Science Projects for Beginners: Physical Science
Does It Matter How Much Air Is in Your Basketball?
Did you ever notice that some balls bounce better than others? Baseballs, for instance, don't have much bounce at all, except for when they land hard on the ground in front of you and jump up to nail your shinbone.
Footballs bounce, but you can never tell where they're going. Tennis balls bounce well, as do soccer balls and basketballs. But did you ever notice that some of the same types of balls bounce better than others?
Having the right ball for the game you're playing is important. Having a ball that does what it's supposed to do is equally important. In this section, we'll explore why some balls bounce better than others, and what you can do to assure that the ball you're using is in top condition for the game.
So What Seems to Be the Problem?
If you have a ball that doesn't bounce properly, the immediate problem is that it will affect your game. The problem we'll attempt to solve during the course of this experiment, however, deals with air pressure.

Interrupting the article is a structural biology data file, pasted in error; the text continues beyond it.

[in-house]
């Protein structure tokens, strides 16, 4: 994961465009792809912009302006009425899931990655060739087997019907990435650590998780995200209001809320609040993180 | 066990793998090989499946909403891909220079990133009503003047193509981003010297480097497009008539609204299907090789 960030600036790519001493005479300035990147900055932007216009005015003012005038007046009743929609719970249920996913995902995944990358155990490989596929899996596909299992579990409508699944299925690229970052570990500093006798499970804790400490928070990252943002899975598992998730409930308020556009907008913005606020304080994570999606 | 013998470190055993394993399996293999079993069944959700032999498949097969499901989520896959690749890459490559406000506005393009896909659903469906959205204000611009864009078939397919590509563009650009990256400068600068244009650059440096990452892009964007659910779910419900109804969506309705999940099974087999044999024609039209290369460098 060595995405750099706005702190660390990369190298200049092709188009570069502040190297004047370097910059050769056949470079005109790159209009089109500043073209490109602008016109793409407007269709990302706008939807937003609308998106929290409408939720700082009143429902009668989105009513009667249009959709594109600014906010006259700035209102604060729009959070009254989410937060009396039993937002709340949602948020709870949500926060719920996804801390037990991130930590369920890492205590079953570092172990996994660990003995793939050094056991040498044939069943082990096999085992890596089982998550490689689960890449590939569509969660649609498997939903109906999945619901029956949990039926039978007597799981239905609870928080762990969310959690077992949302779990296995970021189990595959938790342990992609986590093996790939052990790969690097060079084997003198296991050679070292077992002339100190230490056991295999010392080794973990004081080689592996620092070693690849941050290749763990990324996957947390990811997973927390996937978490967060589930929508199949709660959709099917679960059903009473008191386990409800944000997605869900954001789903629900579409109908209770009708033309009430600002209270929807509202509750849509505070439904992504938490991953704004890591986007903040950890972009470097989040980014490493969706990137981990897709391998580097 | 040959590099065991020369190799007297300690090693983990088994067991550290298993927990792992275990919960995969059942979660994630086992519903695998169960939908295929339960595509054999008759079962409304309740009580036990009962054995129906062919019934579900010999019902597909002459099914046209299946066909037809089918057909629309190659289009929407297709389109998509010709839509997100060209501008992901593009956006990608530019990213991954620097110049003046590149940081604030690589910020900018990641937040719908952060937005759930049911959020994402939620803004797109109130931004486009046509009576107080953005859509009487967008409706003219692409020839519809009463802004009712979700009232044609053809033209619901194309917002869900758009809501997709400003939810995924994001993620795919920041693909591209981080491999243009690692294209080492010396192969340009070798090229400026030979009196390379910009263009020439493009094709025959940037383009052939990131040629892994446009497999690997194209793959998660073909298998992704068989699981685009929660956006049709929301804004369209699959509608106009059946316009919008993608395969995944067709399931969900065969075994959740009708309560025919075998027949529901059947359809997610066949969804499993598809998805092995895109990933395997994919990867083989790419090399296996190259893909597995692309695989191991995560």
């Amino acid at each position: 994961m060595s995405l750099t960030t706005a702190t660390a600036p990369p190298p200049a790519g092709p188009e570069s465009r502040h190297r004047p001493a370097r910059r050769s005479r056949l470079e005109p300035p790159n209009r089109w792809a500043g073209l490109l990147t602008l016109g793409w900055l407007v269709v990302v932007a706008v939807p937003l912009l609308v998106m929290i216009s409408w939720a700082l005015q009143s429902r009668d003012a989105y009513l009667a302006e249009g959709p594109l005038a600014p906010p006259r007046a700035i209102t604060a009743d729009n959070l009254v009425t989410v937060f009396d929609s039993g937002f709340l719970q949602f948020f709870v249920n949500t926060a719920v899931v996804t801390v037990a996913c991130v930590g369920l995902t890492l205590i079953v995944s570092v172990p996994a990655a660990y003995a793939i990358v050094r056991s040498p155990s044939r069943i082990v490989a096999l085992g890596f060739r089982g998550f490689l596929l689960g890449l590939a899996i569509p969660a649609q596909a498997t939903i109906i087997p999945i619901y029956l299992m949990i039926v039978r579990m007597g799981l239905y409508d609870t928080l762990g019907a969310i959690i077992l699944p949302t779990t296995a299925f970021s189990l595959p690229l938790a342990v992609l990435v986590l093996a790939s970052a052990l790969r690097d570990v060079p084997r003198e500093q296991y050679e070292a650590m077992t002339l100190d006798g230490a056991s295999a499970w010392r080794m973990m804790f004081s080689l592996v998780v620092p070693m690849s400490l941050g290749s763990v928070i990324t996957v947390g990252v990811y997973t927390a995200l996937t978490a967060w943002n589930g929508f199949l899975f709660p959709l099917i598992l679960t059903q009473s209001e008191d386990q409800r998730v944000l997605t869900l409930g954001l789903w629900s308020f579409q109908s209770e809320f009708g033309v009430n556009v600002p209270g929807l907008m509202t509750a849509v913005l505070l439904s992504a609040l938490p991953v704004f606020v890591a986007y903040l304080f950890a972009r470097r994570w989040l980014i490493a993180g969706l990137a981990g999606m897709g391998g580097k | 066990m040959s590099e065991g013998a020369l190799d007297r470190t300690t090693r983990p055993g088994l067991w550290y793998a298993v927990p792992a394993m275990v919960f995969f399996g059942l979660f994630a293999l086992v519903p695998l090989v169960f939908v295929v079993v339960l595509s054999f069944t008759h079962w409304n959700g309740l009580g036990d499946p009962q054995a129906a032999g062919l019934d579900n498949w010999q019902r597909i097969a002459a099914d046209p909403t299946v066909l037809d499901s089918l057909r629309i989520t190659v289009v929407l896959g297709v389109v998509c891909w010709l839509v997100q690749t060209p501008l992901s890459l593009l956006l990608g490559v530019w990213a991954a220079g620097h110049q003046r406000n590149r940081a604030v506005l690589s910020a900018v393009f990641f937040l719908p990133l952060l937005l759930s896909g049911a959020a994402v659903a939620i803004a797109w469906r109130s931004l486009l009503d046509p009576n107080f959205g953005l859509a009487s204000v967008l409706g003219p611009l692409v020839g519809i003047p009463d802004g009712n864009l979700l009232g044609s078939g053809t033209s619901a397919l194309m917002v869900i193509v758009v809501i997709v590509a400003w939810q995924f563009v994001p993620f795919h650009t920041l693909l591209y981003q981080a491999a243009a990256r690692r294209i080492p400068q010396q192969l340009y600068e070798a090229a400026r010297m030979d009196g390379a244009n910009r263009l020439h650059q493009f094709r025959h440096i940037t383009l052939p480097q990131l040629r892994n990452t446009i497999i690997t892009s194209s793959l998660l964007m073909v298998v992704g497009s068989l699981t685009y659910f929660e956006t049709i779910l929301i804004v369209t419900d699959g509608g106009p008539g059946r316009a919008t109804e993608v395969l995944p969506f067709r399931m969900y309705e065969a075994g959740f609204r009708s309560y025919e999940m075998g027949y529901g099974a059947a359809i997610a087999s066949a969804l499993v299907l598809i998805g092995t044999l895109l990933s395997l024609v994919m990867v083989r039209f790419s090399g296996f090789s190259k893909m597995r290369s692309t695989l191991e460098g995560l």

Air pressure, simply put, is the push that air has against all surfaces that it touches. The more air there is in a contained area, the greater the air pressure.
Specifically, we'll try to determine what amount of air pressure in a basketball makes the ball (and hopefully the person using the ball) perform best.
In the next few sections, you'll learn a little bit about what air pressure is, and some of the effects it has on us and on our surroundings.
Air—as in the stuff we breathe—is matter. It has mass, or weight, and volume, meaning that it takes up space. It's funny to think about air as having mass and volume. You can't see it, and you don't sense that you're running into it as you run or walk. It's easier to get a sense of air and air pressure when you think of air that is contained within something, such as your basketball, an air mattress, or a bike tire.
Air is composed of different gases, including nitrogen, carbon dioxide, water vapor, oxygen, and others. All of these gases are composed of particles, or more scientifically, molecules, and they're all in constant motion.